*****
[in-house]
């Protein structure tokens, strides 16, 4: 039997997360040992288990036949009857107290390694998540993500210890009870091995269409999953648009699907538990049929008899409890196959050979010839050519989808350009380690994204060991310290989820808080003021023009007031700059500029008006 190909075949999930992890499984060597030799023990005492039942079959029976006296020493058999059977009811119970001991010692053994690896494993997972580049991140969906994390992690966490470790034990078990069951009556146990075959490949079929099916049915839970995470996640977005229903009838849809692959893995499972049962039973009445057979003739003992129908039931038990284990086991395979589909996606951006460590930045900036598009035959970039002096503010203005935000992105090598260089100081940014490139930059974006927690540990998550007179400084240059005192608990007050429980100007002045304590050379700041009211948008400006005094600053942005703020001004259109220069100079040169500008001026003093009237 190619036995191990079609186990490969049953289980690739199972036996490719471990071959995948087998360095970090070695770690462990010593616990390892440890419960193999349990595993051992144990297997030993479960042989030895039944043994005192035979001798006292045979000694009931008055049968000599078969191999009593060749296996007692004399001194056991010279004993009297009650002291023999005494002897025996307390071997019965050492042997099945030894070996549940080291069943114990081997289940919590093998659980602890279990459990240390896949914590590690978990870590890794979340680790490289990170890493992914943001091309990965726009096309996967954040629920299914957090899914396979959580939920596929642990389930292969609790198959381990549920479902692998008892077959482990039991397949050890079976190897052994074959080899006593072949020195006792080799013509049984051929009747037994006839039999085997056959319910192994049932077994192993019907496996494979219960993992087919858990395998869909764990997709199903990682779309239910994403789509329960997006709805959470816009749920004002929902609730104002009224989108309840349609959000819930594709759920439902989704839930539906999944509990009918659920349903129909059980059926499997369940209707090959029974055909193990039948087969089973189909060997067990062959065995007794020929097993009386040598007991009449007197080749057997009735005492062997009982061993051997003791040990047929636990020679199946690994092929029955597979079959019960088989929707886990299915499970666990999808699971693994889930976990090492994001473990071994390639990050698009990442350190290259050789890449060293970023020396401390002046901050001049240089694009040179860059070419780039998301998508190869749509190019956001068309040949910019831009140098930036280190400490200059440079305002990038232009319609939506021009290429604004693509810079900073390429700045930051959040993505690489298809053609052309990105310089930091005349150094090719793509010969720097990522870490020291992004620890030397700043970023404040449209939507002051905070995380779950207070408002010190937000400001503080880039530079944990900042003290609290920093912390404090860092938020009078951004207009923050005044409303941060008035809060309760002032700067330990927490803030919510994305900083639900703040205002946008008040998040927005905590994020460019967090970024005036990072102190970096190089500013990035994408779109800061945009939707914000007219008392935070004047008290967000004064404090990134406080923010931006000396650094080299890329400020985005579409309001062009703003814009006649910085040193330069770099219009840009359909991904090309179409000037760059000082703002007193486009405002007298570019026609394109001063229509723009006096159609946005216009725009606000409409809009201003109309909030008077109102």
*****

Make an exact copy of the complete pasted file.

[in-house]
């Protein structure tokens, strides 16, 4: 039997997360040992288990036949009857107290390694998540993500210890009870091995269409999953648009699907538990049929008899409890196959050979010839050519989808350009380690994204060991310290989820808080003021023009007031700059500029008006 190909075949999930992890499984060597030799023990005492039942079959029976006296020493058999059977009811119970001991010692053994690896494993997972580049991140969906994390992690966490470790034990078990069951009556146990075959490949079929099916049915839970995470996640977005229903009838849809692959893995499972049962039973009445057979003739003992129908039931038990284990086991395979589909996606951006460590930045900036598009035959970039002096503010203005935000992105090598260089100081940014490139930059974006927690540990998550007179400084240059005192608990007050429980100007002045304590050379700041009211948008400006005094600053942005703020001004259109220069100079040169500008001026003093009237 190619036995191990079609186990490969049953289980690739199972036996490719471990071959995948087998360095970090070695770690462990010593616990390892440890419960193999349990595993051992144990297997030993479960042989030895039944043994005192035979001798006292045979000694009931008055049968000599078969191999009593060749296996007692004399001194056991010279004993009297009650002291023999005494002897025996307390071997019965050492042997099945030894070996549940080291069943114990081997289940919590093998659980602890279990459990240390896949914590590690978990870590890794979340680790490289990170890493992914943001091309990965726009096309996967954040629920299914957090899914396979959580939920596929642990389930292969609790198959381990549920479902692998008892077959482990039991397949050890079976190897052994074959080899006593072949020195006792080799013509049984051929009747037994006839039999085997056959319910192994049932077994192993019907496996494979219960993992087919858990395998869909764990997709199903990682779309239910994403789509329960997006709805959470816009749920004002929902609730104002009224989108309840349609959000819930594709759920439902989704839930539906999944509990009918659920349903129909059980059926499997369940209707090959029974055909193990039948087969089973189909060997067990062959065995007794020929097993009386040598007991009449007197080749057997009735005492062997009982061993051997003791040990047929636990020679199946690994092929029955597979079959019960088989929707886990299915499970666990999808699971693994889930976990090492994001473990071994390639990050698009990442350190290259050789890449060293970023020396401390002046901050001049240089694009040179860059070419780039998301998508190869749509190019956001068309040949910019831009140098930036280190400490200059440079305002990038232009319609939506021009290429604004693509810079900073390429700045930051959040993505690489298809053609052309990105310089930091005349150094090719793509010969720097990522870490020291992004620890030397700043970023404040449209939507002051905070995380779950207070408002010190937000400001503080880039530079944990900042003290609290920093912390404090860092938020009078951004207009923050005044409303941060008035809060309760002032700067330990927490803030919510994305900083639900703040205002946008008040998040927005905590994020460019967090970024005036990072102190970096190089500013990035994408779109800061945009939707914000007219008392935070004047008290967000004064404090990134406080923010931006000396650094080299890329400020985005579409309001062009703003814009006649910085040193330069770099219009840009359909991904090309179409000037760059000082703002007193486009405002007298570019026609394109001063229509723009006096159609946005216009725009606000409409809009201003109309909030008077109102």